Medical Education
Sep 2019

How Should Academic Medical Centers Administer Students’ “Domestic Global Health” Experiences?

Sural Shah, MD, MPH
AMA J Ethics. 2019;21(9):E778-787. doi: 10.1001/amajethics.2019.778.


Academic medical centers (AMCs) promote educational benefits to students of immersive global health experiences (GHE), both abroad and locally in low-resource settings. Within the United States, these opportunities are called domestic GHEs and tend to take place in student-run indigent care clinics (SRCs) that serve vulnerable populations. Domestic GHEs offer perspectives on the health care system that are similar to those of GHEs. In both, AMCs must balance benefits to students and patients against potential harms of student caregiving. This article reviews the roles of AMCs in preparing students for domestic GHEs with a focus on SRCs.

“Domestic Global Health”

Academic medical centers (AMCs) promote educational benefits to students of immersive global health experiences (GHE), both abroad and locally in low-resource settings.1,2,3,4 GHE participants are more likely to pursue careers in primary care and other areas of medicine that focus on the needs of vulnerable patients.5 GHEs are also highly valued by trainees.6,7 Within the United States, these opportunities—which are called domestic GHEs—often take place in student-run indigent care clinics (SRCs), serve immigrant and other vulnerable populations, and are staffed by attending physicians who supervise medical trainees, including preclinical students who tend to be responsible for clinic management and organization. SRCs are popular because they offer students opportunities to gain early clinical experience with serving patients from diverse backgrounds8 and to be exposed to systems-based perspectives on social status, public benefits eligibility, and health care financing that influence individuals’ and populations’ health status in the United States.9 However, AMCs must balance benefits to students and patients against potential risks of inadequate supervision and mentorship. This article first describes SRCs and relevant guidelines for GHEs. The article then explores AMCs’ roles in preparing students for domestic GHEs with a focus on ethical questions arising in SRC care settings.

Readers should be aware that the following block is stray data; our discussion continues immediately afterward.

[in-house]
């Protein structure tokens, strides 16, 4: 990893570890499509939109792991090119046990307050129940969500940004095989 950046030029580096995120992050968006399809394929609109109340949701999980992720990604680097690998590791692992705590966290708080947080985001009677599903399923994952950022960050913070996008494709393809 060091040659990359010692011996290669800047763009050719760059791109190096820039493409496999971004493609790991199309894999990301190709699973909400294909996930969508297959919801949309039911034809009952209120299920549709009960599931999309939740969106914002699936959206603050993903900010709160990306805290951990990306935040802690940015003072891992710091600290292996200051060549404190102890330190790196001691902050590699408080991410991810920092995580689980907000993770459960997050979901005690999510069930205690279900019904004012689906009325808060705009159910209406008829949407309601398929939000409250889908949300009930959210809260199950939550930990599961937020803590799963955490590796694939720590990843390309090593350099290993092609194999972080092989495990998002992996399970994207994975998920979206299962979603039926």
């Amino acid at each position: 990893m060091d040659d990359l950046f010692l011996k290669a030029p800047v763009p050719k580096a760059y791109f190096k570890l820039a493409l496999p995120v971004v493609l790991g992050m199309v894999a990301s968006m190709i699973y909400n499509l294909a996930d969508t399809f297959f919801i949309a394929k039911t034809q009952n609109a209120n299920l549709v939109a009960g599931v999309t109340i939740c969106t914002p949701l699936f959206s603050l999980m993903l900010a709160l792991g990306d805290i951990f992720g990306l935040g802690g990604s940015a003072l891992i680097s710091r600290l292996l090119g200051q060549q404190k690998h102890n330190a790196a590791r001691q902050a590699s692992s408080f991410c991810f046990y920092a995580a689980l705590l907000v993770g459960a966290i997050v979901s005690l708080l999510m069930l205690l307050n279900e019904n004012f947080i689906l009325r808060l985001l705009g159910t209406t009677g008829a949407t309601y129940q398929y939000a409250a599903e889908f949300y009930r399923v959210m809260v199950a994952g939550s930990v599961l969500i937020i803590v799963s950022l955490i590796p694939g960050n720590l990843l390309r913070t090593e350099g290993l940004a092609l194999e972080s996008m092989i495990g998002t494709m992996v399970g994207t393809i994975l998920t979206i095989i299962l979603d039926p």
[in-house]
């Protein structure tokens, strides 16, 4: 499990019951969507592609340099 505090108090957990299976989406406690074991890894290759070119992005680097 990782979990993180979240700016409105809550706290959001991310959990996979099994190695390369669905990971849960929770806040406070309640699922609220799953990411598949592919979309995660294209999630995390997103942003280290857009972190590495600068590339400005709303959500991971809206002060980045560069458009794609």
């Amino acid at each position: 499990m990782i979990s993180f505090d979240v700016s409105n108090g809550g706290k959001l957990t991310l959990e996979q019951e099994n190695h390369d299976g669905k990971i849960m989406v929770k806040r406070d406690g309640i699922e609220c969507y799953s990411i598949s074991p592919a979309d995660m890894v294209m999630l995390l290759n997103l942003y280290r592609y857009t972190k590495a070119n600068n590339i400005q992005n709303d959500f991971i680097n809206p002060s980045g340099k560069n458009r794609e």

Care Standards in SRCs

Similar to global health care delivery settings, SRCs generally aim to address gaps in health service delivery and focus on patients facing barriers to access. SRCs provide limited access to medications, diagnostic testing, and interventions but are often available after hours, typically in rented or donated spaces.10 SRCs serve patients from ethnically diverse backgrounds with both chronic and acute illnesses. A nationwide survey of 59 SRCs found that 31% of patients were Hispanic and 31% were black/African American, with 36% of visits being for acute care and 33% for chronic disease management.10 Additionally, SRCs and other free clinics frequently serve populations with limited English proficiency.10,11 These patients can be ineligible for health care coverage based on immigration status.

Students staffing SRCs face ethical questions that are also raised in resource-limited settings abroad: What should I do when available resources limit my capacity to deliver standard of care to patients? When, if ever, is it ethically acceptable to offer less than standard of care to a patient? Should I—and how should I—communicate standard of care differences to patients in SRCs?

In contrast to formalized predeparture, on the ground, and postdeparture training and mentorship offered to students in GHEs, students in SRCs may lack formal guidance.12,13 As GHEs have become more common, ethical questions, particularly about students practicing unsupervised or beyond their capabilities, have been formally addressed.14 In 2010, leaders in global health education initiated the Working Group on Ethics Guidelines for Global Health Training (WEIGHT) to help address graduate medical education development.15 The WEIGHT guidelines emphasize that well-structured programs should be planned collaboratively (between host and sponsoring institutions) and that students and trainees are responsible for communicating transparently with mentors and patients about their levels of training and experience.15 These guidelines have been used by AMCs in development of curricula,16,17 including dedicated global health tracks with simulation programs and web-based modules that review clinical, cultural, and ethics content.18,19,20

Curricular Guidelines for Domestic GHEs

A challenge for AMCs is applying lessons learned in international experiences to domestic experiences, particularly longitudinal ones, with vulnerable populations. Building on lessons from global health training, teaching should include preexperience orientation, ongoing mentorship, and postexperience debriefing. Table 1 offers guidelines for domestic GHEs.

Table 1. Guidelines for Domestic Global Health Experiences
Phase Guidelines
  • Preexperience
  • Review expectations and responsibilities of clinic leadership, faculty, trainees, and academic medical centers.
  • Review the supervision model and expectations for appropriate supervision standards.
  • Review standards of professionalism and cultural humility.
  • Establish language capabilities and supports.